The Exploitation of ‘Freedom’ in America

It would seem there is a lot of “freedom” being trumpeted by state officials these days.

Within hours of becoming governor of Virginia, Glenn Youngkin signed an executive order to ban the teaching of critical race theory, explaining that the state must promote “freedom of thought.” He then moved to lift mask mandates in public schools, citing “individual liberty.” In mid-January, Florida lawmakers debated an “individual freedom” bill that would limit discussions about race and discrimination in schools and businesses.

Around the same time, conservative politicians in Georgia created a Freedom Caucus that seeks to, among other things, keep “dangerous ideology” out of schools. And, in Iowa, a Parental Freedom in Education Act would have allowed parents to prevent children from learning anything they find objectionable, inspect teachers’ curriculum and lesson plans at any time and challenge mask mandates. (The bill was rejected in the Iowa Senate.)

Each of these actions used the language of freedom to justify anti-democratic politics. These, then, are what I call “ugly freedoms”: used to block the teaching of certain ideas, diminish employees ability to have power in the workplace and undermine public health.

These are not merely misunderstood freedoms, or even just a cynical use of the language of freedom to frame bigoted policies. They manifest, instead, a particular interpretation of freedom that is not expansive, but exclusionary and coercive.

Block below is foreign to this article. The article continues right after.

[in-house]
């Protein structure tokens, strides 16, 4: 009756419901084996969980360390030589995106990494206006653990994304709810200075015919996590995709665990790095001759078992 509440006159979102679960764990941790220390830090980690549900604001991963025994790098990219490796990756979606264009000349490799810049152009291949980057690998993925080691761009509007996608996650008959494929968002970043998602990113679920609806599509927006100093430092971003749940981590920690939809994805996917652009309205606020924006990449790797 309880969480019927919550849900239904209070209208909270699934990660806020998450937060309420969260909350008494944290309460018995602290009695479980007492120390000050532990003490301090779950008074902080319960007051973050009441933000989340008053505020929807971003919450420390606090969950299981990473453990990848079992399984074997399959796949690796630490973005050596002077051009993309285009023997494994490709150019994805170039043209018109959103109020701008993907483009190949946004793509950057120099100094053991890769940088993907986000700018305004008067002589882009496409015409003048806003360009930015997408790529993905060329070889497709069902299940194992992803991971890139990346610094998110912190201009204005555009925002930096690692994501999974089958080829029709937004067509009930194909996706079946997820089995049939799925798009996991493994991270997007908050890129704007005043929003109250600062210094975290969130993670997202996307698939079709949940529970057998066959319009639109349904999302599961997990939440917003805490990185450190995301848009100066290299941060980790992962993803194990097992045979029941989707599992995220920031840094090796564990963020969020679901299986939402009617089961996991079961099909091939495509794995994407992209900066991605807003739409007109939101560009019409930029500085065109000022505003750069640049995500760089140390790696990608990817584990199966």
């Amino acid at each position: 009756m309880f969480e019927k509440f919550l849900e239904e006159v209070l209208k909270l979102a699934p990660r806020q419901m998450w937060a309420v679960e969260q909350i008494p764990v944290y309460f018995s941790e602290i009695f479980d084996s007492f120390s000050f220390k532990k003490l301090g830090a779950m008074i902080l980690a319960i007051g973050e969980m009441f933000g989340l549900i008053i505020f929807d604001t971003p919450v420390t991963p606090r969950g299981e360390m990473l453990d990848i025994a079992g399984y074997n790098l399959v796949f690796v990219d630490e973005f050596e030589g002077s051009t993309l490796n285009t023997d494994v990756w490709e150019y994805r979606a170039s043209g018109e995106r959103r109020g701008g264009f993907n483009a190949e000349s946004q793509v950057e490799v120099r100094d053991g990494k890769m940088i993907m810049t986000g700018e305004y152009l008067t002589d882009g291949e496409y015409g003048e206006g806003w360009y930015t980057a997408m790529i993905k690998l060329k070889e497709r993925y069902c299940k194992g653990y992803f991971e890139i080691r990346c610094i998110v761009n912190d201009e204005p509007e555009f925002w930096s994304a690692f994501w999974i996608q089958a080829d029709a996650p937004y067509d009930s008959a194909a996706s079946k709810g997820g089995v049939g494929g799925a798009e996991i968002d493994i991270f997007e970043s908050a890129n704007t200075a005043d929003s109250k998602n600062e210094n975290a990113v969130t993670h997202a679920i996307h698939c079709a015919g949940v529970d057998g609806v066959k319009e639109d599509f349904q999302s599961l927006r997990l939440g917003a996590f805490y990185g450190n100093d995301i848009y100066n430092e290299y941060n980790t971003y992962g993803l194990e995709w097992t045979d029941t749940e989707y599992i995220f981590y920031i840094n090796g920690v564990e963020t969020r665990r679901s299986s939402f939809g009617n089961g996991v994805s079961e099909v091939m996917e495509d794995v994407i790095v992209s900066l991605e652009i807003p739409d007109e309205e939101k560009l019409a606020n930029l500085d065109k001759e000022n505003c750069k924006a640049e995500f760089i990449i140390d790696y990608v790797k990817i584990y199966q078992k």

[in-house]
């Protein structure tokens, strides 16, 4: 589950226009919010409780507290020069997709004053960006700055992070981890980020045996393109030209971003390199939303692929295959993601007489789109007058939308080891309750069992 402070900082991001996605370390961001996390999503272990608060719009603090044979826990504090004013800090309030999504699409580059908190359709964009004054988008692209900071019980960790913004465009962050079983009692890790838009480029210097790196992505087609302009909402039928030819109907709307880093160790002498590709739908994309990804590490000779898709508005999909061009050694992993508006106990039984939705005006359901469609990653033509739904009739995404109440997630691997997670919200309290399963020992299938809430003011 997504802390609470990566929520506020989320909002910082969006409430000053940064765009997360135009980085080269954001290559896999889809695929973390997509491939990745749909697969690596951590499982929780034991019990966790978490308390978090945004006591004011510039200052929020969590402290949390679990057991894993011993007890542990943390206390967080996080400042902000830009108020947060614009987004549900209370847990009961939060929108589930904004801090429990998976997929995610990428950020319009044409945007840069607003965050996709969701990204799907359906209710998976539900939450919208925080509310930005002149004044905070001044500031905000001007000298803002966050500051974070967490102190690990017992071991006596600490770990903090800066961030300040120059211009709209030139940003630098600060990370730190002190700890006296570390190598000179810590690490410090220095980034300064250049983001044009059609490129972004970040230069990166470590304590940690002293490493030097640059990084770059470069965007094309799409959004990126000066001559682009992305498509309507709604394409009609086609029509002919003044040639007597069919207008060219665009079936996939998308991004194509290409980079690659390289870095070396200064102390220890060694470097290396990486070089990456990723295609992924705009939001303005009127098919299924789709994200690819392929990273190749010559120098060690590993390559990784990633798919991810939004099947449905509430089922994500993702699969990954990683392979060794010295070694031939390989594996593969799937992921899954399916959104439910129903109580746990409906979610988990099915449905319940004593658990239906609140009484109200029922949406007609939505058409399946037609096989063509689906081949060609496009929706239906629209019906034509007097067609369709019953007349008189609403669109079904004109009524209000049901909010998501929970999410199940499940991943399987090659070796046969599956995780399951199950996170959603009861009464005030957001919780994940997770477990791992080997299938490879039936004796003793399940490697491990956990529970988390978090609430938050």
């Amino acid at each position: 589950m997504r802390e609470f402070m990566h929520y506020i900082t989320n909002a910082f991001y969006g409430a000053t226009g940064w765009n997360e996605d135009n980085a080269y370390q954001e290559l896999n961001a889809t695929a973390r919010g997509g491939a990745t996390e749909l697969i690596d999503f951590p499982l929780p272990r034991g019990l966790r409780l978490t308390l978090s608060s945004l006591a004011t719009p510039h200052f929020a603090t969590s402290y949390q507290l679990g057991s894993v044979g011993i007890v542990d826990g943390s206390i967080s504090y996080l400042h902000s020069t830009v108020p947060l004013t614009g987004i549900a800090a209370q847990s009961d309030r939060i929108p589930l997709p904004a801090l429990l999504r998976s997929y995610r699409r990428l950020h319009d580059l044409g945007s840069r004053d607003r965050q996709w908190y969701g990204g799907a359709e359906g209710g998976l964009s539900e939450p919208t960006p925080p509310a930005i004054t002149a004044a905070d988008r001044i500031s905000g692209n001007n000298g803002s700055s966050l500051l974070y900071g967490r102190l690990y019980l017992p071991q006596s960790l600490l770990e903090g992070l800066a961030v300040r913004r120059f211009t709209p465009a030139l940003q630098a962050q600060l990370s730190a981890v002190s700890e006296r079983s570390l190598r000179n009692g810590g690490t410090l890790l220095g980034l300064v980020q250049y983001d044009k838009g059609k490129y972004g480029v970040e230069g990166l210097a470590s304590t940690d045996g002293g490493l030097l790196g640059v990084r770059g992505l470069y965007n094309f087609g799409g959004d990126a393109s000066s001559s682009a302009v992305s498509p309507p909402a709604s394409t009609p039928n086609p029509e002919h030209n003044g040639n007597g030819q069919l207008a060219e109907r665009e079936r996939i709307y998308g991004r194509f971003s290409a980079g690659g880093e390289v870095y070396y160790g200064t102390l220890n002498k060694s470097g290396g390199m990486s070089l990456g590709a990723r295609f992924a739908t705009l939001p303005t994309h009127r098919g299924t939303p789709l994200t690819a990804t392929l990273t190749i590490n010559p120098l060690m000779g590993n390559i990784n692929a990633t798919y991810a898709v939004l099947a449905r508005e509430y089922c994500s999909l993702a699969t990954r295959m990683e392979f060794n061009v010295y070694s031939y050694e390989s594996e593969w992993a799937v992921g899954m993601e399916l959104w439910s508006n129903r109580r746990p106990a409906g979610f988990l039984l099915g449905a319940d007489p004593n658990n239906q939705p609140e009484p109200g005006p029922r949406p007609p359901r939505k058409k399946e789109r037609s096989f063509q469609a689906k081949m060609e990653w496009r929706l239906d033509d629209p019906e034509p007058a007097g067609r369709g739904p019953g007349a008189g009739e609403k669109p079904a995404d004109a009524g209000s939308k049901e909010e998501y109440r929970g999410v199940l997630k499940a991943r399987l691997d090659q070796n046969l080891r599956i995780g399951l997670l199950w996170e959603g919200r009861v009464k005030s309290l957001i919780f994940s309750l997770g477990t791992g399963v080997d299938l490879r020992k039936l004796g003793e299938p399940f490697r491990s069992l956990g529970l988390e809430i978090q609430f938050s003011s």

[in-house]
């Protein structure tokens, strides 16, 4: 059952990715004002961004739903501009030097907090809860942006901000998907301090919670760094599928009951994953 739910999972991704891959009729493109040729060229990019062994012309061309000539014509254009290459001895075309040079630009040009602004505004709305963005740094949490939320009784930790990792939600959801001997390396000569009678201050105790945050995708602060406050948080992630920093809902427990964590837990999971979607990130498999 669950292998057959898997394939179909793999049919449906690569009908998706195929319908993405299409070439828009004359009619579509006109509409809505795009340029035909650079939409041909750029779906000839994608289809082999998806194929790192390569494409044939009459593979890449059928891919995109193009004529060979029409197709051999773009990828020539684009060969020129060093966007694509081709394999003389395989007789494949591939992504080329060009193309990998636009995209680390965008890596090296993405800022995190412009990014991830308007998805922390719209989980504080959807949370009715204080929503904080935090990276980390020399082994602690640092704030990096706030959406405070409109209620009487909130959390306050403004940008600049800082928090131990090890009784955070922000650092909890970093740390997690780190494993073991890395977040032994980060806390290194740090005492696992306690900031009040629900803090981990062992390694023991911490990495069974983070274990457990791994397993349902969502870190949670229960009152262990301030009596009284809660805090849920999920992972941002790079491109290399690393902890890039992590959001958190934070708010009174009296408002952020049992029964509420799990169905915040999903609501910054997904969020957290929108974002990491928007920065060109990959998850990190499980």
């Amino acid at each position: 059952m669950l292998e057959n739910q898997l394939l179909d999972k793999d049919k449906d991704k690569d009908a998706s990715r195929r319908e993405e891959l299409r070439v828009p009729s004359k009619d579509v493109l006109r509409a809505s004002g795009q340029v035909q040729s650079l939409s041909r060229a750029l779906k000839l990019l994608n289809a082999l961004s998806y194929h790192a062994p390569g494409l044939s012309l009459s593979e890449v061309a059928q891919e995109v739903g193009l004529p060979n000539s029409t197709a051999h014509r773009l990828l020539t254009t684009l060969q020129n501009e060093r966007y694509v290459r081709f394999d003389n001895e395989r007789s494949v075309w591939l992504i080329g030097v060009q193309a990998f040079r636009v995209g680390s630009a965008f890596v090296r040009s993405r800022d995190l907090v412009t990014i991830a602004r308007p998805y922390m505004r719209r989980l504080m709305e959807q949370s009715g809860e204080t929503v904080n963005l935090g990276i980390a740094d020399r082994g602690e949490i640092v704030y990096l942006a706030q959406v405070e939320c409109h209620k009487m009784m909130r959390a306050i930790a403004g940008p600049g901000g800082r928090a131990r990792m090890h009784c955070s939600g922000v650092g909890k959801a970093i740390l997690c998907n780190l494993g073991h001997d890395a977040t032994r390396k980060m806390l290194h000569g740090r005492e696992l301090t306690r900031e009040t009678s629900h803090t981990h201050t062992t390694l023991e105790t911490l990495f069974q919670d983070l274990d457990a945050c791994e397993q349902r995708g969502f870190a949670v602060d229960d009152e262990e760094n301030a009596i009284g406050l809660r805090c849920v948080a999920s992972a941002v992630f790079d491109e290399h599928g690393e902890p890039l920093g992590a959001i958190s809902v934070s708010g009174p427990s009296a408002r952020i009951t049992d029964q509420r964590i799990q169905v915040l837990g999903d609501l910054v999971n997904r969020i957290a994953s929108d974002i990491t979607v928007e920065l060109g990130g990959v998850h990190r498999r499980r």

Indeed, there is a long history of ugly freedoms in this country. From the start of the American experiment the language of freedom applied only to a privileged few. At the time of the Constitutional Convention in Philadelphia, only 2 percent of the city’s population were qualified to vote. Slave codes allowed white property owners to possess Black humans — creating what the historian Tyler Stovall called “white freedom,” the “belief (and practice) that freedom is central to white racial identity, and that only white people can or should be free.” This freedom for the white master extended to torture, rape and lifelong control over the humans he (or she) owned.

In early American history, claims for men’s freedom permitted domestic violence against women, and a husband’s prerogative and privacy allowed him to beat his wife. In 1827 the jurist and legal scholar James Kent argued on behalf of husbands: “The law has given him a reasonable superiority and control over” the person of his wife, he wrote. “He may even put gentle restraints upon her liberty, if her conduct be such as to require it.” In other words: a woman’s freedom was at the discretion of her husband.

In the 20th century, racial segregation was justified as the freedom of white people to control public space and make their own business choices. In his infamous 1963 inaugural speech on segregation, Gov. George Wallace of Alabama couched his stance against integration as “our fight for freedom,” and justified it as “the ideology of our free fathers.” We can call that ideology white supremacy.

These are but a few examples of how claims for “freedom” have long suppressed the rights of nonwhites, women and workers. It is true the language of freedom was central to emancipation, suffrage and democratic movements of all kinds, but it has also justified violence and discrimination.